Why haven’t we got more flagship social enterprises?

The Big issue, Jamie Oliver’s Fifteen, Divine chocolate – and just a handful of others. For many, these are the national social enterprise brands that come to mind when social enterprise is mentioned.

And even then, if we’re honest, it is probably quite unlikely that the average person in the street is thinking, “Ah, what great examples of social enterprise…” No, even now, they are far more likely to think, “Ah, great charities doing great work…”

This is just a personal view, but I’m increasingly convinced the term “social enterprise” is unsatisfactory. True, it’s a relatively new term that only really entered the lexicon ten years ago, but it’s vague and abstract; it isn’t synonymous with an activity. It doesn’t prompt the kind of understanding that Fairtrade does, for instance — which is ironic, because many fairtrade businesses are social enterprises. (Although not all, of course. Cadbury’s has just announced that biggest-selling brand Cadbury’s Dairy Milk will henceforth be fairtrade — adding 300m bars of Fairtrade chocolate a year at a stroke.)

Maybe this will change with time, but increasingly I believe that revisiting the language of social enterprise is a prerequisite for fostering greater public understanding.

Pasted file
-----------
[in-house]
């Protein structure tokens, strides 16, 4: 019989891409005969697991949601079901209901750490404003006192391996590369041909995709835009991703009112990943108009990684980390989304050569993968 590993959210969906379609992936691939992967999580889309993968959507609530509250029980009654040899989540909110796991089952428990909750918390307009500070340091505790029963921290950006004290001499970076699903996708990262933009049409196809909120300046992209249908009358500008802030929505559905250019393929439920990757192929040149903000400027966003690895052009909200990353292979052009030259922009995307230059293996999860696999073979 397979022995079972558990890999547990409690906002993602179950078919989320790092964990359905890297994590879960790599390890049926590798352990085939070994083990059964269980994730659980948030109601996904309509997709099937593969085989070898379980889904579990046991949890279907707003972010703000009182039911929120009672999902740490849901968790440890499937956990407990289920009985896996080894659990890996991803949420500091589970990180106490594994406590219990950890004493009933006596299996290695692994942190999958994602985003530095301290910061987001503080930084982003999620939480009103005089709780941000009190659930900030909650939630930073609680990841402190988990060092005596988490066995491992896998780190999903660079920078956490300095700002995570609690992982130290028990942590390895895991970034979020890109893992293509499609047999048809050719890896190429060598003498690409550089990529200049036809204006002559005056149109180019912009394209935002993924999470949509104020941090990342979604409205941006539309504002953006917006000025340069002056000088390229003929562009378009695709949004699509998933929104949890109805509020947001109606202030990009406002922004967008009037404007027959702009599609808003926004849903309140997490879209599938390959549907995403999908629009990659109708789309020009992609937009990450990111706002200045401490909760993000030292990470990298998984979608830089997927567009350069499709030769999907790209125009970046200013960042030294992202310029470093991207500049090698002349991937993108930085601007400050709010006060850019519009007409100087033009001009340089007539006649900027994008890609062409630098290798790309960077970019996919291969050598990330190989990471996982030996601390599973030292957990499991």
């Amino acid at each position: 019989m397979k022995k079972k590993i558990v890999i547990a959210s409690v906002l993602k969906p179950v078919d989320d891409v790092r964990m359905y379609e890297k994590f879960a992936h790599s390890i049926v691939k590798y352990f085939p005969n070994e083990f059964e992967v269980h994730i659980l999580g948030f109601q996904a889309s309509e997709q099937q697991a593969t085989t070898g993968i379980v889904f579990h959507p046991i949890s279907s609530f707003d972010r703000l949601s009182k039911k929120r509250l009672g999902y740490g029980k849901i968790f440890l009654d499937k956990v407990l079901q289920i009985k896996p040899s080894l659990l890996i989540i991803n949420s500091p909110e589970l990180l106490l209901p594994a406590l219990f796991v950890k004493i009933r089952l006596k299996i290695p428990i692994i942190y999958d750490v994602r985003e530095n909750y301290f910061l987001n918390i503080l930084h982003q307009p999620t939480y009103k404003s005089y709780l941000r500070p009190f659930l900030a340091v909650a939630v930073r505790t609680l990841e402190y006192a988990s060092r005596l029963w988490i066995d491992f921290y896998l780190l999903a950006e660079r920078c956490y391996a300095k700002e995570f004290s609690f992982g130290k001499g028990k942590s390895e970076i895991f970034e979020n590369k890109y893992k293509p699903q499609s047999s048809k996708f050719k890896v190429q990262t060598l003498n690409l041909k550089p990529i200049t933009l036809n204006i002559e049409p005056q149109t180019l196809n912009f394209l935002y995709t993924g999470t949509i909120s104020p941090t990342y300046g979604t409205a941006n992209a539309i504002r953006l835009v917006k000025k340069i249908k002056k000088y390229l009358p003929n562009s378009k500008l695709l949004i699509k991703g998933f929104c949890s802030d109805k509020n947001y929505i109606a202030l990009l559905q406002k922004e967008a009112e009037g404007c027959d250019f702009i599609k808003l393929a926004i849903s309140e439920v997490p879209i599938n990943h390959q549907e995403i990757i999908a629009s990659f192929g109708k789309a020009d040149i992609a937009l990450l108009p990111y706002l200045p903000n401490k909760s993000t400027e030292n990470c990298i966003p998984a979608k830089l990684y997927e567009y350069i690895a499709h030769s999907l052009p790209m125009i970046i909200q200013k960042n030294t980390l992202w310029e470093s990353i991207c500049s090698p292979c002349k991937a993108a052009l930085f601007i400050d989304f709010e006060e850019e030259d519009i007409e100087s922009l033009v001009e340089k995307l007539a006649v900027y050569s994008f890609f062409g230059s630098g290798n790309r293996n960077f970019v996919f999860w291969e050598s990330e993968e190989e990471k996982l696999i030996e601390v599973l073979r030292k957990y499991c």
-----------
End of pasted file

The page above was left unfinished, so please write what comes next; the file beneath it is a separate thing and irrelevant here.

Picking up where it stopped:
Anyway, this post isn’t about definitions or language (although anyone with any better suggestions than “social enterprise” should please make urgent use of our comments facility!), it’s about flagship social enterprises.

Flagship social enterprises are important — (a) because there are so few of them, and (b) because they can help significantly raise the overall profile and understanding of the sector.

So it is good to see that as part of its Trading Know-How project Social Enterprise West Midlands has chosen five flagship social enterprises in the West Midlands region which will form part of a national PR campaign specifically intended to raise up another group of nationally recognised SE ‘brands’.

Birmingham’s own Gateway Family Services — one of the first Community Interest Companies to be ‘spun-out’ of a PCT (South Birmingham PCT) — is one of them.

Congratulations to Vicki Fitzgerald, the CEO at Gateway, and to all of her team.

  1. Charles Rapson Reply

    It could be that I’m just dense but I had never heard, nor understood the term Social Enterprise until I joined SUSTAiN (aka Colebridge Trust) about 3 years ago. I found myself out of work when MG Rover collapsed. That was OK as I wanted to do something different anyway. At no time did my so called ‘advisors’ at Business Link or the Job Centre suggest Social Enterprise as an option – in spite of my “I want to do something different where I can use my industry experience and skills. Teaching, own business and various random options were offered but no mention of Social Enterprise as an avenue.
    I stumbled into it and wish I knew then what I know now.

    There is a need to give Social Enterprise a better public profile. How, I dont know. But we could start to raise awareness with those people (front line ideally) who will be giving career advise to thousands or millions of people in the next few months or years. Just think how much experience & skills are going to suddenly become available. Clouds do have silver linings.

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